The Case for an Elected Board of Trustees

Until recently, I knew
little about the Pomona College Board of Trustees. However, I was lucky enough Oct. 10 to attend this year’s Student-Trustee Retreat, which focused on increasing the
diversity of the Board. While I had some good conversations at the retreat,
such as with board chairwoman Jeanne Buckley, I saw too many examples of
racism and obliviousness on the part of white trustees and students.

These instances made it clear
to me just how out of step our governance is with our professed values. And
once I researched how board members are selected, and realized how it is a
self-perpetuating bastion of privilege, I became even more upset. Is it any
wonder that the board has never chosen a president that is not a white man when
it is largely made up of rich white men?

While the Board of Trustees
sets policy that governs Pomona College as a whole, the Board does not represent those for whom it sets policy. For example: Current board members choose
new board members, largely on the basis of wealth or ability to
fundraise for the college. From talking with people experienced with working
with the board, it seems board members see themselves as providing a service
that students buy and as necessarily representing the Pomona community.

The board is too rich, too white and too unaware of its privilege—to an even greater degree than Pomona itself. Others have recognized this problem: The recent President’s Advisory Committee on Diversity’s recent report set as a goal that the board be much more diverse by 2025—which I fully support. But this doesn’t go far enough. 

In short, Pomona is an oligarchy, not a democracy, so we must ask ourselves the following: Do we want a board that governs for us, or a board that represents us?

If we believe in democracy,
in making sure all voices in our community are represented—students, faculty,
staff and alumni—we must change the board to make it more democratic and responsive to the community. We should change the governance of the board so
that it can better govern Pomona.

The first step in making
the board more representative of the community should be to change the mindset
of current trustees. The retreat focused on diversity, yet when we broke up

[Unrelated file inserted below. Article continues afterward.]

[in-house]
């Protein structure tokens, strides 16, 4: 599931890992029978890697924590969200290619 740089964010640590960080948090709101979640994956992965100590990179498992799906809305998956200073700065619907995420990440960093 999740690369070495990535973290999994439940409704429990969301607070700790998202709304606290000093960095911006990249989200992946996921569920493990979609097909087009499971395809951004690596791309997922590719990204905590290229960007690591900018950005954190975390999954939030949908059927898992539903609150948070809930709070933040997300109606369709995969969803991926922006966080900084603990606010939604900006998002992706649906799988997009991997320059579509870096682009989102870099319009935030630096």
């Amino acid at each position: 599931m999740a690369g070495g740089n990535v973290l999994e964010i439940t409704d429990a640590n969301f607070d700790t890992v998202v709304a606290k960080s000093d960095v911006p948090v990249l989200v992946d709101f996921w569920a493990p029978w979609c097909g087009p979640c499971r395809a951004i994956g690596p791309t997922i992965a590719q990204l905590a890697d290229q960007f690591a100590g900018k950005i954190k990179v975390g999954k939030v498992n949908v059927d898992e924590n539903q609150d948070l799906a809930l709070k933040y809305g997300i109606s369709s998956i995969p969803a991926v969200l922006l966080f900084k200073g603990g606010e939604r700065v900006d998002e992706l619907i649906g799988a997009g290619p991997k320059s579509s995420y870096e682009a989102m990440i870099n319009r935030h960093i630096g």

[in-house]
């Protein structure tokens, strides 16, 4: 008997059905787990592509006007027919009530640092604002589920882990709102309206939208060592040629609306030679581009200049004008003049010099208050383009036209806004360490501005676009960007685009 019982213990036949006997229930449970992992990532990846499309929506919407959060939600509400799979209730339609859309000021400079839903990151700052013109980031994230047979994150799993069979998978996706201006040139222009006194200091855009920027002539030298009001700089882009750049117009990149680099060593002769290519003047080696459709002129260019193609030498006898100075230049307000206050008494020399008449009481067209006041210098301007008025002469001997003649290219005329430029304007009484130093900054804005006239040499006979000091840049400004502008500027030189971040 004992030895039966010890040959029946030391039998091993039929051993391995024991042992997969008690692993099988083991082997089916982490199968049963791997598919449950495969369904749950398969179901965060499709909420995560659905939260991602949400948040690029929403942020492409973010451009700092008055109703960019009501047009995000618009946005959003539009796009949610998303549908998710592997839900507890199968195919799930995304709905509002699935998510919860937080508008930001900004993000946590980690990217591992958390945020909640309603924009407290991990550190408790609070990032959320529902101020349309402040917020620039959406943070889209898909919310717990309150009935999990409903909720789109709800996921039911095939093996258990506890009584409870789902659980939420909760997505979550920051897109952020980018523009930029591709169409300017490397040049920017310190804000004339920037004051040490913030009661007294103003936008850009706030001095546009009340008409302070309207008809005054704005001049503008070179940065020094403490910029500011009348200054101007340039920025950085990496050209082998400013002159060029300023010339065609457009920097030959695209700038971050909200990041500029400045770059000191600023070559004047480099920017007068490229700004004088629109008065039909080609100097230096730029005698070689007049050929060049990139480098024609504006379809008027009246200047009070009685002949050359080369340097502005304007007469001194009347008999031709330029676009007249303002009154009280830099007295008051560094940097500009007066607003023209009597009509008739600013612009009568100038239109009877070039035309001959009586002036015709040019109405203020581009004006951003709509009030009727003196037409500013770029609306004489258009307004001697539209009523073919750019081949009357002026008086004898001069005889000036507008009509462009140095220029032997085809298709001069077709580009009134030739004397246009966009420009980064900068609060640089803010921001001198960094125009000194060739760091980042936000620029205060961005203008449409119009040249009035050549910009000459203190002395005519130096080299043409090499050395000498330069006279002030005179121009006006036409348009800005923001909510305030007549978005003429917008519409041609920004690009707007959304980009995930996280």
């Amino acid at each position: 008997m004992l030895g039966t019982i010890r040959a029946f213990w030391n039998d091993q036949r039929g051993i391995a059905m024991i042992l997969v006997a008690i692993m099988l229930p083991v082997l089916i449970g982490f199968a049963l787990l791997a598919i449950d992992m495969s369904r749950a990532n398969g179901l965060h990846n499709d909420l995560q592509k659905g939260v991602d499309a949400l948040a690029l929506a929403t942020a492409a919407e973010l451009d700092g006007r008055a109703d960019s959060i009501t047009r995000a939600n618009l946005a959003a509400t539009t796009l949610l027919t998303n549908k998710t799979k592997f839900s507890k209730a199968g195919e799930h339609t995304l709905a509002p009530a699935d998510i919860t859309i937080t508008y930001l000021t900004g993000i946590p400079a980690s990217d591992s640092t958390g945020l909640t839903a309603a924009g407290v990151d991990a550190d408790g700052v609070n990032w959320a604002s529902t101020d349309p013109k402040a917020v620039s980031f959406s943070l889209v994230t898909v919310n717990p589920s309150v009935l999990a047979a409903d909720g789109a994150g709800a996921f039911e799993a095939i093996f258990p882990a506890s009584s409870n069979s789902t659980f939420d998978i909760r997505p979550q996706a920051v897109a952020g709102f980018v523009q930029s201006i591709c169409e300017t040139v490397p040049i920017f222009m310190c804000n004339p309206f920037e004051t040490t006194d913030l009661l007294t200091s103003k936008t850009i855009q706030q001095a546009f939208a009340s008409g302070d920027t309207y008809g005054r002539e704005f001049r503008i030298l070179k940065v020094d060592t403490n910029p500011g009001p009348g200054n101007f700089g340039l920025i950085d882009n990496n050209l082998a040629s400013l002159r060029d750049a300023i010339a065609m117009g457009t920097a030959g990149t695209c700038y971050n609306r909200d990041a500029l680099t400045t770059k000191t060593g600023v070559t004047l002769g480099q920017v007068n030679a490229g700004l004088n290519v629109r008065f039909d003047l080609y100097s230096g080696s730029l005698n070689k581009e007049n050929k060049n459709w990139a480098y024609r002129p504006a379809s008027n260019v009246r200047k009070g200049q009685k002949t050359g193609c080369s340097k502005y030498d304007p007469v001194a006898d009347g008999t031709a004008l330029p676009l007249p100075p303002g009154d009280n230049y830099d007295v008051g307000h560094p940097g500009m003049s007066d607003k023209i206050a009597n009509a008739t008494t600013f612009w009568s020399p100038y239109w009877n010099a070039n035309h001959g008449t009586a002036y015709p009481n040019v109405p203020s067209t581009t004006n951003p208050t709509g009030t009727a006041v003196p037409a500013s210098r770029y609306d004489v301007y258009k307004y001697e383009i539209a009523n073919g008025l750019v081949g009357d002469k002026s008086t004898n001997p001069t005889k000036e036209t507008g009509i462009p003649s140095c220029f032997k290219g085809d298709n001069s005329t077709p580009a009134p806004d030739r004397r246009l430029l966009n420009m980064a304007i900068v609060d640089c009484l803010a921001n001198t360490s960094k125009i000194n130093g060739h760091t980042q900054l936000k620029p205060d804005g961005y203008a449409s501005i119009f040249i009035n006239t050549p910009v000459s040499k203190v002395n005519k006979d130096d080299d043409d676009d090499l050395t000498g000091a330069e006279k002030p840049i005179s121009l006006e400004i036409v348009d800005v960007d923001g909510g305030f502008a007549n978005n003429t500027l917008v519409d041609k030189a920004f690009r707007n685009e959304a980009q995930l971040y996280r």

into small working groups, we did not take any time to consider the
positionality of the people in the room. 

Many student groups on campus do
exercises to make people aware of their own privilege and others’ lack thereof
before discussing anything, let alone diversity. We should do the same at
future retreats. It is a simple way to start the discussion from a place of
awareness, rather than ignorance. It is worth taking the time. 

Similarly,
future discussions should include ground rules for discussion that many student
groups use, such as “speak from experience,” or “step up and speak, but then
step down and let others speak too.”

But this is only a
short-term solution. The only way to make the board more responsive to the needs
of our community is to fundamentally change its structure so that it is more
representative.

Some of the more
straightforward alternatives would be to give student representatives on the board full voting power and increase the number of students allowed to serve on
the board. We could also begin to allow non-trustees to nominate new board
members.

There’s always the option
of becoming a full-on democracy, i.e. electing the entire board through a popular
vote composed of students, staff, faculty and alumni. We could elect candidates together, or faculty could elect
faculty members, staff elect staff and alumni elect alumni, just as students elect the student representatives. Some terms would expire annually,
like the Senate, and candidates would have to gather signatures and submit a
short bio and platform. Perhaps the students, faculty and staff could vote
first so the alumni can see where the community stands before voting themselves.

Simply more dialogue
between the board and the community, or more transparency at the board, would
go a long way. The board publishes notes, but they are not detailed
enough—they’re simply lists of what the board talked about. Meetings are not open to the general student population.

Unfortunately, democracy
isn’t perfect—it’s actually pretty messy. Indeed, there is certain strength in having an
institution that speaks with a singular voice and maintains a large endowment.
Alumni seeking to become trustees could also be discouraged from donating large
sums of money to the college if the selection process is by popular vote.

Even when taking all of
these concerns into consideration, creating a more democratic Pomona is
definitely worth a shot. Alumni that wish to be on the board, for example, can use their donations as a sales pitch to be elected. Furthermore, alumni may be more inclined to
donate more if they know that their money will be a spent by a board that is democratic.

At the end of the day, the board must be made more democratic. Instances such as the mass firing of
workers in 2011 or the lack of dialogue about divestment make it clear that
the board is all too often out of touch with the broader community.

In the end, the board has to approve these changes itself. If you are so inclined, email Theresa Shaw, the board’s secretary, and let her know what you think. The
President’s Advisory Committee on Diversity has also provided a way for us to
give feedback on their report. Please, write to them about the board by signing
into mypomona.edu and then going to “Diversity at Pomona College” on the left
sidebar.  

Ben Bleiberg PO ’15 is a public policy analysis major from New York City.

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